China is turning to market-based pricing to tackle its energy crisis

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China is facing an energy crisis, and officials are pulling out all the stops to ensure there’s enough fuel—primarily coal—to fire up power plants to keep factories churning, lights on, and heater running in the coming winter months.

“Supply shortage is the greatest energy insecurity,” said Chinese premier Li Keqiang during a meeting (link in Chinese) of the National Energy Commission last weekend to address the crisis. Power shortages have been so acute that the government has had resort to power rationing and power cuts across more than a dozen provinces.

One major step came this week when the National Development and Reform Commission (NDRC), China’s top economic planning agency, announced (link in Chinese) that it will allow coal-fired electricity prices to rise more sharply in response to the forces of supply and demand. The goal is to eventually have all coal-fired power be priced by the market “in an orderly manner,” instead of being regulated by the state. It didn’t provide a specific time frame.

The announcement was a tacit admission that government price controls have contributed to market distortions, leading to a mismatch between supply and demand, and causing chaotic nationwide shortages. In fact, officials have explicitly acknowledged as much (link in Chinese), with the NDRC’s secretary general saying yesterday (Oct. 13) that “such unreasonable interference must now be firmly stopped.”

For now, though, the government’s visible hand will still be at play. The NDRC will allow prices of coal-fired electricity to rise by as much as 20% from the government-set benchmark, compared to the previous 10% cap. Energy-intensive industries won’t be subjected to the cap.

“It’s not a full liberalization or marketization,” said Aiqun Yu, China researcher at the US nonprofit Global Energy Monitor. Still, she said, it is a “welcome policy change” because the disconnect between fully market-priced coal and government-regulated electricity prices has long distorted the market and was “a headache for all participants.”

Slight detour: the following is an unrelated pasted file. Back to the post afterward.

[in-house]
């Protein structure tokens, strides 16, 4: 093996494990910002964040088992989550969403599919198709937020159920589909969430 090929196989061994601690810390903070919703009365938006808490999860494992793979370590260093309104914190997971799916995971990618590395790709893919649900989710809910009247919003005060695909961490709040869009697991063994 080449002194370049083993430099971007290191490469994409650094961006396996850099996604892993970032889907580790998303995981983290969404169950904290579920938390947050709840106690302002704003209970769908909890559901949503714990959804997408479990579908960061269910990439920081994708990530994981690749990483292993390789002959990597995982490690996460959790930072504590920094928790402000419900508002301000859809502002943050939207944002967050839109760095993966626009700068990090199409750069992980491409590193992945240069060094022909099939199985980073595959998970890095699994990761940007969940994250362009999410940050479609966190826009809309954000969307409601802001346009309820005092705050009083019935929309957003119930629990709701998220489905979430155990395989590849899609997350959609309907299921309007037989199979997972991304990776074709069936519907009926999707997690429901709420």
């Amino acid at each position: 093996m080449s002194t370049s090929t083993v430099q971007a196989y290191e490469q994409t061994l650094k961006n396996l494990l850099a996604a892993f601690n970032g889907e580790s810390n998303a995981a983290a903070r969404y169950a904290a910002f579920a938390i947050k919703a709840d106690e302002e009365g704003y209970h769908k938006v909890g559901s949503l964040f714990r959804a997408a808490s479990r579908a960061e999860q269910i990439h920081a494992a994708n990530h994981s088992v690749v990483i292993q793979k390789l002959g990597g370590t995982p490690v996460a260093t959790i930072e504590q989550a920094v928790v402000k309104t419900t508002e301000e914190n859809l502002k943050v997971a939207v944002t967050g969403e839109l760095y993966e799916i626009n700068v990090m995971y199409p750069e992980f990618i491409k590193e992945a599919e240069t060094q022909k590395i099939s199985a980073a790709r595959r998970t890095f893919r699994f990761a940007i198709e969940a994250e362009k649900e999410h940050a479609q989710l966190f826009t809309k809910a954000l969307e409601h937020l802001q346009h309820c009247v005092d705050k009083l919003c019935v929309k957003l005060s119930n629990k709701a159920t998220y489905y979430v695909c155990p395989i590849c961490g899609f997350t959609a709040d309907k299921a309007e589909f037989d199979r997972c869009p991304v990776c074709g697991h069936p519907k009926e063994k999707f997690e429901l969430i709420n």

“This time, the power shortage crisis forced the policymakers one step forward,” Yu added.

Can market-priced electricity solve China’s power crisis?

Whether more liberalized pricing is enough to immediately solve, or at least alleviate, the power crunch is another matter.

One factor that exacerbated China’s energy shortage was the inability of electricity prices to freely move with supply and demand. As coal prices hit record highs, power producers were unable to raise electricity prices, meaning some producers were losing money per additional ton of coal they burned, compelling some to shutter instead. The government said (link in Chinese) it hopes the market reform can encourage producers to stabilize output.

Another effect of the regulated electricity prices was that it dissuaded power producers from buying more coal. In the months running up to the energy crunch, power plants had been running down their coal stockpiles instead of buying ever-more expensive ones whose costs could not be passed on to electricity consumers, explained Lauri Myllyvirta, lead analyst at the Centre for Research on Energy and Clean Air, in Foreign Policy last week.

“Coal purchases have lagged behind demand and stockpiles have been falling since early 2021, so now when everyone is trying to restock at the same time, bottlenecks abound, and coal prices are through the roof,” he wrote.

Industry observers say the electricity price reform is more of a short-term solution to the power crunch. Southern Energy Observer, an industry publication supervised by state-owned China Southern Power Grid, compared the liberalization (link in Chinese) to a “‘low-glycemic Snickers bar’ for short-term problems.” Or, as Yu of Global Energy Monitor put it more explicitly: “The doubled coal price can not be resolved with a 20% electricity price up anyway.”

How will market-priced power affect China’s carbon goals?

At the same time as China has liberalized electricity prices, the government also yesterday ordered (link in Chinese) coal production to be ramped up, including by speeding up the opening of new mines and reopening suspended ones. While this may seem to run counter to Beijing’s goal of drastically cutting carbon emissions, experts argue that clean energy may ultimately benefit from the latest policy moves.

“Who can benefit from the power tariff reforms? It’s renewables,” said Yan Qin, the lead carbon analyst at Refinitiv.

Taking into account China’s nascent carbon trading market, which in principle means coal-fired power plants will have to pay more for their emissions, she explained, electricity producers will pass the higher costs on to consumers. Producers will be able to do so as competitive market prices will no longer be limited by government caps. Consumers will, in turn, want to turn to cheaper renewable options.

Producers will be incentivized to turn to cleaner fuels, too. “When you have fuel cost pass-through, then behaviors will change,” said Qin.

Indeed, this latest round of market price reforms for coal-fired electricity is directly tied to China’s clean energy transition, Feng Yongsheng, associate researcher at the Chinese Academy of Social Sciences, argued this week (link in Chinese). Only by having market-set prices that serve as signals, prompting people and businesses to opt for clean fuels and lower-carbon lifestyles, will China be able to develop a new green energy economy.

“The only way to achieve a smooth, solid, and effective green and low-carbon transformation of China’s economy is to rely on market-based reform of electricity prices and to guide the dynamic balance of energy transformation and economic development through electricity price fluctuations,” Feng wrote.

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